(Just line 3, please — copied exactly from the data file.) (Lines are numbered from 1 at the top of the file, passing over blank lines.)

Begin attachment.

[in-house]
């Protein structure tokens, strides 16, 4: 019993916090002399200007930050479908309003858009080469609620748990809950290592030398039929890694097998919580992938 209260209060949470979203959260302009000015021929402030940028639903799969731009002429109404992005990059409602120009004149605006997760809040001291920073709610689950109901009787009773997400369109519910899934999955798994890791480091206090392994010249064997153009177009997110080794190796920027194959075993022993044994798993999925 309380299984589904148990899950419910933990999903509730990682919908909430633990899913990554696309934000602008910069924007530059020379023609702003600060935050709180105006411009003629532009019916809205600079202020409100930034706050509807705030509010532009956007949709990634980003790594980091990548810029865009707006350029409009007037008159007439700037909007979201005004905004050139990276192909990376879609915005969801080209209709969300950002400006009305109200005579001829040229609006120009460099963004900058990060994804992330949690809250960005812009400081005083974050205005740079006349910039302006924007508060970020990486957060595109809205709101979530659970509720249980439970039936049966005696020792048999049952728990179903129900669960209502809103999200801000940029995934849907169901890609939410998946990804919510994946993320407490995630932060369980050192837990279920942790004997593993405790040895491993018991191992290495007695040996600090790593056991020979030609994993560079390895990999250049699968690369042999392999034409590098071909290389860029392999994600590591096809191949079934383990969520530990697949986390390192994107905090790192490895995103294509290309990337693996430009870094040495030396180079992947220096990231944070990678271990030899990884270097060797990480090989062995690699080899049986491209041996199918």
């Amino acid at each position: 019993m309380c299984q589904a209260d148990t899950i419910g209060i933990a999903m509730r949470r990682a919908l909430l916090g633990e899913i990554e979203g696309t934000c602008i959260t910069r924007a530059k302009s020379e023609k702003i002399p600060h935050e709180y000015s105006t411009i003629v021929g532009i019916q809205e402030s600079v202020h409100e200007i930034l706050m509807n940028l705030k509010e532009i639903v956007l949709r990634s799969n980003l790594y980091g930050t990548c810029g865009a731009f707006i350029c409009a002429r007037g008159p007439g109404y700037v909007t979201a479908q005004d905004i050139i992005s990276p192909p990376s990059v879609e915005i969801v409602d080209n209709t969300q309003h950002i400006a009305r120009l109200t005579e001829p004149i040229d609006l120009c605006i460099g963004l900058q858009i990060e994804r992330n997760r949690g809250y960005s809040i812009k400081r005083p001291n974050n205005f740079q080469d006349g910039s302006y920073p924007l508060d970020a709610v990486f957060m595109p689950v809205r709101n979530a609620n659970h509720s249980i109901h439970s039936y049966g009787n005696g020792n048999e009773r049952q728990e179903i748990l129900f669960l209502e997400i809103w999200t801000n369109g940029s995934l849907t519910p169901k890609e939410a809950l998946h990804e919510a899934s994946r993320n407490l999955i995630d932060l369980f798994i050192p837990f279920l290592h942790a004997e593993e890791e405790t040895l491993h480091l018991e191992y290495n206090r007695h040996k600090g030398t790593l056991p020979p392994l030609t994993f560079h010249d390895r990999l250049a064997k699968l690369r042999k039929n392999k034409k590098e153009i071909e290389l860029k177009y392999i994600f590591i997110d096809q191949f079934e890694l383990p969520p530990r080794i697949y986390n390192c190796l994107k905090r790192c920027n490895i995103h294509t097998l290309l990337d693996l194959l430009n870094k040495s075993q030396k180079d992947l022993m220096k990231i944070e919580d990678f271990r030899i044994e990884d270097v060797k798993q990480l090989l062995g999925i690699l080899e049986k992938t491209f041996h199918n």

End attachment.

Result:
């Amino acid at each position: 019993m309380c299984q589904a209260d148990t899950i419910g209060i933990a999903m509730r949470r990682a919908l909430l916090g633990e899913i990554e979203g696309t934000c602008i959260t910069r924007a530059k302009s020379e023609k702003i002399p600060h935050e709180y000015s105006t411009i003629v021929g532009i019916q809205e402030s600079v202020h409100e200007i930034l706050m509807n940028l705030k509010e532009i639903v956007l949709r990634s799969n980003l790594y980091g930050t990548c810029g865009a731009f707006i350029c409009a002429r007037g008159p007439g109404y700037v909007t979201a479908q005004d905004i050139i992005s990276p192909p990376s990059v879609e915005i969801v409602d080209n209709t969300q309003h950002i400006a009305r120009l109200t005579e001829p004149i040229d609006l120009c605006i460099g963004l900058q858009i990060e994804r992330n997760r949690g809250y960005s809040i812009k400081r005083p001291n974050n205005f740079q080469d006349g910039s302006y920073p924007l508060d970020a709610v990486f957060m595109p689950v809205r709101n979530a609620n659970h509720s249980i109901h439970s039936y049966g009787n005696g020792n048999e009773r049952q728990e179903i748990l129900f669960l209502e997400i809103w999200t801000n369109g940029s995934l849907t519910p169901k890609e939410a809950l998946h990804e919510a899934s994946r993320n407490l999955i995630d932060l369980f798994i050192p837990f279920l290592h942790a004997e593993e890791e405790t040895l491993h480091l018991e191992y290495n206090r007695h040996k600090g030398t790593l056991p020979p392994l030609t994993f560079h010249d390895r990999l250049a064997k699968l690369r042999k039929n392999k034409k590098e153009i071909e290389l860029k177009y392999i994600f590591i997110d096809q191949f079934e890694l383990p969520p530990r080794i697949y986390n390192c190796l994107k905090r790192c920027n490895i995103h294509t097998l290309l990337d693996l194959l430009n870094k040495s075993q030396k180079d992947l022993m220096k990231i944070e919580d990678f271990r030899i044994e990884d270097v060797k798993q990480l090989l062995g999925i690699l080899e049986k992938t491209f041996h199918n």